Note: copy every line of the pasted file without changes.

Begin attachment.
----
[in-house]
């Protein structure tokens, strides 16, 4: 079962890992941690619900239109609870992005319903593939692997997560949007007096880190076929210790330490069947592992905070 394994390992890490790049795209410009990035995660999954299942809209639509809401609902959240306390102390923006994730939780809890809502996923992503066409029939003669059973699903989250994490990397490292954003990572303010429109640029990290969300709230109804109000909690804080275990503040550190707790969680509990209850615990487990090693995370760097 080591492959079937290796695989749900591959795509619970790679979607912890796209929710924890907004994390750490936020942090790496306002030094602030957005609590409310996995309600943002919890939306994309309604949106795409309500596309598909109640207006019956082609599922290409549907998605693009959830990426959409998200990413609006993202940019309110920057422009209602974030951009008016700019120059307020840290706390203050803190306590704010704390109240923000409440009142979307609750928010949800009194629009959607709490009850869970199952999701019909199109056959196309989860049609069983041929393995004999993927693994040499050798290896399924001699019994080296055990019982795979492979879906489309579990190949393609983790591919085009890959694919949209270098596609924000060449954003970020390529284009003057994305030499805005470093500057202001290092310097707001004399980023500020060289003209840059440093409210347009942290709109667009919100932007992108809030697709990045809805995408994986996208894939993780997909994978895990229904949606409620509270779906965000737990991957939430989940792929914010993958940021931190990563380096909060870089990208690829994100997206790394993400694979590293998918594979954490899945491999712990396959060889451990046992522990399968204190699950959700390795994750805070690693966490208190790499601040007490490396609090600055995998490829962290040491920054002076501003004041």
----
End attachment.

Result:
[in-house]
């Protein structure tokens, strides 16, 4: 079962890992941690619900239109609870992005319903593939692997997560949007007096880190076929210790330490069947592992905070 394994390992890490790049795209410009990035995660999954299942809209639509809401609902959240306390102390923006994730939780809890809502996923992503066409029939003669059973699903989250994490990397490292954003990572303010429109640029990290969300709230109804109000909690804080275990503040550190707790969680509990209850615990487990090693995370760097 080591492959079937290796695989749900591959795509619970790679979607912890796209929710924890907004994390750490936020942090790496306002030094602030957005609590409310996995309600943002919890939306994309309604949106795409309500596309598909109640207006019956082609599922290409549907998605693009959830990426959409998200990413609006993202940019309110920057422009209602974030951009008016700019120059307020840290706390203050803190306590704010704390109240923000409440009142979307609750928010949800009194629009959607709490009850869970199952999701019909199109056959196309989860049609069983041929393995004999993927693994040499050798290896399924001699019994080296055990019982795979492979879906489309579990190949393609983790591919085009890959694919949209270098596609924000060449954003970020390529284009003057994305030499805005470093500057202001290092310097707001004399980023500020060289003209840059440093409210347009942290709109667009919100932007992108809030697709990045809805995408994986996208894939993780997909994978895990229904949606409620509270779906965000737990991957939430989940792929914010993958940021931190990563380096909060870089990208690829994100997206790394993400694979590293998918594979954490899945491999712990396959060889451990046992522990399968204190699950959700390795994750805070690693966490208190790499601040007490490396609090600055995998490829962290040491920054002076501003004041």